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Clinical Orthopaedics and Related Research®

, Volume 467, Issue 7, pp 1877–1884

First Online: 11 April 2009Received: 08 June 2008Accepted: 24 March 2009DOI: 10.1007-s11999-009-0829-3

Cite this article as: Dang, A.C. & Kim, H.T. Clin Orthop Relat Res 2009 467: 1877. doi:10.1007-s11999-009-0829-3

Abstract

Accurate evaluation of programmed cell death, or apoptosis, in chondrocytes is essential to studying cartilage injury. We evaluated four methods of detecting chondrocyte-programmed cell death in formalin-fixed, paraffin-embedded cartilage after experimental osteochondral fracture. Human osteochondral explants were subjected to experimental fracture in a manner known to induce high levels of chondrocyte-programmed cell death. After 4 days in culture, specimens were fixed and analyzed for programmed cell death using: 1 terminal deoxynucleotidyl transferase end labeling; 2 DNA denaturation analysis using an antibody specific for single-stranded DNA; 3 immunohistochemistry using antisera specific for active caspase-3; and 4 in situ oligonucleotide ligation. Quantitative analysis of programmed cell death levels for each technique was performed comparing injured and uninjured areas of cartilage. We observed differences between injured and uninjured areas of cartilage using the four methods. Human cartilage fixed in zinc-formalin and embedded in paraffin is amenable to programmed cell death analysis using any of four independent methods, each of which ostensibly has some advantages in terms of assaying different steps along the apoptotic pathway. Using the protocols described in this article, investigators may have additional tools to identify and quantify chondrocytes undergoing programmed cell death after experimental cartilage injury.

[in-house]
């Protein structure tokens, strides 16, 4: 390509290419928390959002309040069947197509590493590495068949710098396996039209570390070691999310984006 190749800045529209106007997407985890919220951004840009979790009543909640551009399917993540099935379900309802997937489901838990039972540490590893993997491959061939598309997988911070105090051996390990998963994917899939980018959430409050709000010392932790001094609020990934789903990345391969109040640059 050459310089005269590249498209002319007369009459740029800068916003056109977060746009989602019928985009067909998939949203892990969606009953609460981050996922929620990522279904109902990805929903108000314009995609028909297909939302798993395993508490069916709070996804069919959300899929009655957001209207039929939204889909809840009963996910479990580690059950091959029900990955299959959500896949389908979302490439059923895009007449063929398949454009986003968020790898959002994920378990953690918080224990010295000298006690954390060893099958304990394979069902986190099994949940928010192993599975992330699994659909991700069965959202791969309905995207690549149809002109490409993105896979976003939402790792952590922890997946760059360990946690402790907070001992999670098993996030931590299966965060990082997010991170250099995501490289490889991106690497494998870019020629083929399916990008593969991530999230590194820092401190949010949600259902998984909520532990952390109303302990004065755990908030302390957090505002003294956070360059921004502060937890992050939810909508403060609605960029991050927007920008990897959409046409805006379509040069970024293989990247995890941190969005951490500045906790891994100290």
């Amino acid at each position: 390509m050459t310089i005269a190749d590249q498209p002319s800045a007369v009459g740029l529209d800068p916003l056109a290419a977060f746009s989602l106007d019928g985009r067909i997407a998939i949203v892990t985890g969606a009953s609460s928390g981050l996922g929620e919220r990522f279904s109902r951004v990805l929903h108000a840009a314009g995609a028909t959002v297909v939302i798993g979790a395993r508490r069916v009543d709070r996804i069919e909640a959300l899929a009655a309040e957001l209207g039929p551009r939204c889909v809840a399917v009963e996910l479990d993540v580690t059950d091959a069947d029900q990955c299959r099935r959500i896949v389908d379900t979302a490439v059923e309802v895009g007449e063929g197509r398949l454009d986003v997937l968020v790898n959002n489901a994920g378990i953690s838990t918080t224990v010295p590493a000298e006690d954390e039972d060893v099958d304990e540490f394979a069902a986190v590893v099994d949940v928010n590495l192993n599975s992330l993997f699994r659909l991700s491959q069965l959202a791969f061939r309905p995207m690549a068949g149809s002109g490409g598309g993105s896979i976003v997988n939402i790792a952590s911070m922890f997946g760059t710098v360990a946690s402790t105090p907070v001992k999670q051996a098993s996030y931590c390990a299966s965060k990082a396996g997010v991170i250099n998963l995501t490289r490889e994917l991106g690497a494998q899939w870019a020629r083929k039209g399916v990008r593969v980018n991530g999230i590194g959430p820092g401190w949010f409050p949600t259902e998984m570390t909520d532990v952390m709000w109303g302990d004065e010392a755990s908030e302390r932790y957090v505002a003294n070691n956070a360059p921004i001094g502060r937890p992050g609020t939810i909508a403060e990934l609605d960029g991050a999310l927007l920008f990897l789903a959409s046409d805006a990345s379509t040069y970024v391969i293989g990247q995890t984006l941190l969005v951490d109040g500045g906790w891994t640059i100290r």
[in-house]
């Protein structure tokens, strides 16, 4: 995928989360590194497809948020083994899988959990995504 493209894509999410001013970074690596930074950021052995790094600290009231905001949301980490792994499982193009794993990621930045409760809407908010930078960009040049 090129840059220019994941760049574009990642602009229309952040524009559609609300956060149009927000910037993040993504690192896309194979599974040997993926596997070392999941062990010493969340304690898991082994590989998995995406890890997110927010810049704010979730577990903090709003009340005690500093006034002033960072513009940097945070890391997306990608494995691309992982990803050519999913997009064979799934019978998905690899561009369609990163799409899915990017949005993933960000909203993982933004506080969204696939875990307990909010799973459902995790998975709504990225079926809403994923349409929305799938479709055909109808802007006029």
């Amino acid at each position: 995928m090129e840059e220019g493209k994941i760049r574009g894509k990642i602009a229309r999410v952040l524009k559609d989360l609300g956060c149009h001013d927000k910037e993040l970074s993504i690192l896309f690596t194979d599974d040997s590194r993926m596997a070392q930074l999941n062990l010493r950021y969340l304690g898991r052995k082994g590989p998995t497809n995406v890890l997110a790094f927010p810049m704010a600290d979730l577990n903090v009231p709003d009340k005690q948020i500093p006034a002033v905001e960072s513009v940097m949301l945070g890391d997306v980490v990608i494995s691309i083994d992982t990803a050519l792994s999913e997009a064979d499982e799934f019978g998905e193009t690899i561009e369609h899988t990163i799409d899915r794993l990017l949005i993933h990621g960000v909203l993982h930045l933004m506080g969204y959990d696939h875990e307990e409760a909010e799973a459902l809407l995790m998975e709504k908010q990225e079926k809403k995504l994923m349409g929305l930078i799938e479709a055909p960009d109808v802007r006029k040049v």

One or more of the authors HK have received funding from UCSF School of Medicine, UCSF Department of Orthopaedic Surgery, and San Francisco VA Medical Center.

Each author certifies that his or her institution has approved the human protocol for this investigation, that all investigations were conducted in conformity with ethical principles of research, and that informed consent for participation in the study was obtained.

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Author: Alexis C. Dang - Hubert T. Kim

Source: https://link.springer.com/



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